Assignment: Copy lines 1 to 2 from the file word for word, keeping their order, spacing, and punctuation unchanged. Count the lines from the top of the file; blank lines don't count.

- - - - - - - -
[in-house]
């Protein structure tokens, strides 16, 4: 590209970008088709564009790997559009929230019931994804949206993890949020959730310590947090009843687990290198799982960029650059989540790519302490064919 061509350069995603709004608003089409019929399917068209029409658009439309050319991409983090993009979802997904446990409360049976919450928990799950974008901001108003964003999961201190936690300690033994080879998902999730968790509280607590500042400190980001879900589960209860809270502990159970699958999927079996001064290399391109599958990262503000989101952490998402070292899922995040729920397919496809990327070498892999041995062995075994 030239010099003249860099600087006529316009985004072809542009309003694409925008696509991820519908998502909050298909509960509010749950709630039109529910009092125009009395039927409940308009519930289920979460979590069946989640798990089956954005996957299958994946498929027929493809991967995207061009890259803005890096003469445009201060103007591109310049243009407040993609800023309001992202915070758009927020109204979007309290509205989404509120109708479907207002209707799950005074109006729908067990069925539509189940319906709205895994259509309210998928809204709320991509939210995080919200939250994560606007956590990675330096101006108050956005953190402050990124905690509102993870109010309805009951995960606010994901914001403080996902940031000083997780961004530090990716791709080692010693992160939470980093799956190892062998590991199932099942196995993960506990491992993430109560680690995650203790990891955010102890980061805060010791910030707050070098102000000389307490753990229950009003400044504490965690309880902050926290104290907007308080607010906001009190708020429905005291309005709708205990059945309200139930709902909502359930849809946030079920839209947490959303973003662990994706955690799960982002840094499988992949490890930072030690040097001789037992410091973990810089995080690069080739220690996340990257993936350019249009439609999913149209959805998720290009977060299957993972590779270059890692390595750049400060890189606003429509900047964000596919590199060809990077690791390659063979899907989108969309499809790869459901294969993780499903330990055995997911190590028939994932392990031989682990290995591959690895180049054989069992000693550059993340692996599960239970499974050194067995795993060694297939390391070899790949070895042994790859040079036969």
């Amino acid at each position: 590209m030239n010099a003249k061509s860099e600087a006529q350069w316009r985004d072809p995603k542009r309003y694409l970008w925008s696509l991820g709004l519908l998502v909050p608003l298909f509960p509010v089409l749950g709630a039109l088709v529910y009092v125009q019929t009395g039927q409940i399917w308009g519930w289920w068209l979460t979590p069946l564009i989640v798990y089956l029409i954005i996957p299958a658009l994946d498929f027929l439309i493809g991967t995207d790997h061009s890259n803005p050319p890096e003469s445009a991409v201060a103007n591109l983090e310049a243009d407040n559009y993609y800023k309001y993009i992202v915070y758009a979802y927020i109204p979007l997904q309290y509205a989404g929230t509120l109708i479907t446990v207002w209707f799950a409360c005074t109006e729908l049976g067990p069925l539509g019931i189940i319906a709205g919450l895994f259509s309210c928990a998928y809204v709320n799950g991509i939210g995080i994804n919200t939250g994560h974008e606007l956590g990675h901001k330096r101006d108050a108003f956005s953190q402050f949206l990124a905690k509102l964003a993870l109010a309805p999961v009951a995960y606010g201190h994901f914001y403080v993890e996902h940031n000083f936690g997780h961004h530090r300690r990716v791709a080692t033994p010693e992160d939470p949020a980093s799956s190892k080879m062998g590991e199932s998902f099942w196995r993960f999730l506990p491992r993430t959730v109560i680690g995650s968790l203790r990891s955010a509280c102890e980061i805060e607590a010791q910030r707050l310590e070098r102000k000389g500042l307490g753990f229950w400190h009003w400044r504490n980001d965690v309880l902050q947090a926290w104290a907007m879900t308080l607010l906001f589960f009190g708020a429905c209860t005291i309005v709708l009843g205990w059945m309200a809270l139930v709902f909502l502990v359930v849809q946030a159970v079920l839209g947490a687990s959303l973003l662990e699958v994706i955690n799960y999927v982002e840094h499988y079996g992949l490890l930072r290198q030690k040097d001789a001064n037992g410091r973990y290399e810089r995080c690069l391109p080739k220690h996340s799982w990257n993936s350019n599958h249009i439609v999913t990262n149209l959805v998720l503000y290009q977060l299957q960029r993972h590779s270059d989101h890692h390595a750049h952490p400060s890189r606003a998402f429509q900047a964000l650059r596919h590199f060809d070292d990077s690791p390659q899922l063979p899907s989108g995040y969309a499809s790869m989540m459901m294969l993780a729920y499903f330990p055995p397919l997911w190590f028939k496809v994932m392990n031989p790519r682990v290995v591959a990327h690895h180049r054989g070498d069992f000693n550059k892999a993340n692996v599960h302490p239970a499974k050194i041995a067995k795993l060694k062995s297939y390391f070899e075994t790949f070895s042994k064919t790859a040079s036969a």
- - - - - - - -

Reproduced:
[in-house]
């Protein structure tokens, strides 16, 4: 590209970008088709564009790997559009929230019931994804949206993890949020959730310590947090009843687990290198799982960029650059989540790519302490064919 061509350069995603709004608003089409019929399917068209029409658009439309050319991409983090993009979802997904446990409360049976919450928990799950974008901001108003964003999961201190936690300690033994080879998902999730968790509280607590500042400190980001879900589960209860809270502990159970699958999927079996001064290399391109599958990262503000989101952490998402070292899922995040729920397919496809990327070498892999041995062995075994 030239010099003249860099600087006529316009985004072809542009309003694409925008696509991820519908998502909050298909509960509010749950709630039109529910009092125009009395039927409940308009519930289920979460979590069946989640798990089956954005996957299958994946498929027929493809991967995207061009890259803005890096003469445009201060103007591109310049243009407040993609800023309001992202915070758009927020109204979007309290509205989404509120109708479907207002209707799950005074109006729908067990069925539509189940319906709205895994259509309210998928809204709320991509939210995080919200939250994560606007956590990675330096101006108050956005953190402050990124905690509102993870109010309805009951995960606010994901914001403080996902940031000083997780961004530090990716791709080692010693992160939470980093799956190892062998590991199932099942196995993960506990491992993430109560680690995650203790990891955010102890980061805060010791910030707050070098102000000389307490753990229950009003400044504490965690309880902050926290104290907007308080607010906001009190708020429905005291309005709708205990059945309200139930709902909502359930849809946030079920839209947490959303973003662990994706955690799960982002840094499988992949490890930072030690040097001789037992410091973990810089995080690069080739220690996340990257993936350019249009439609999913149209959805998720290009977060299957993972590779270059890692390595750049400060890189606003429509900047964000596919590199060809990077690791390659063979899907989108969309499809790869459901294969993780499903330990055995997911190590028939994932392990031989682990290995591959690895180049054989069992000693550059993340692996599960239970499974050194067995795993060694297939390391070899790949070895042994790859040079036969």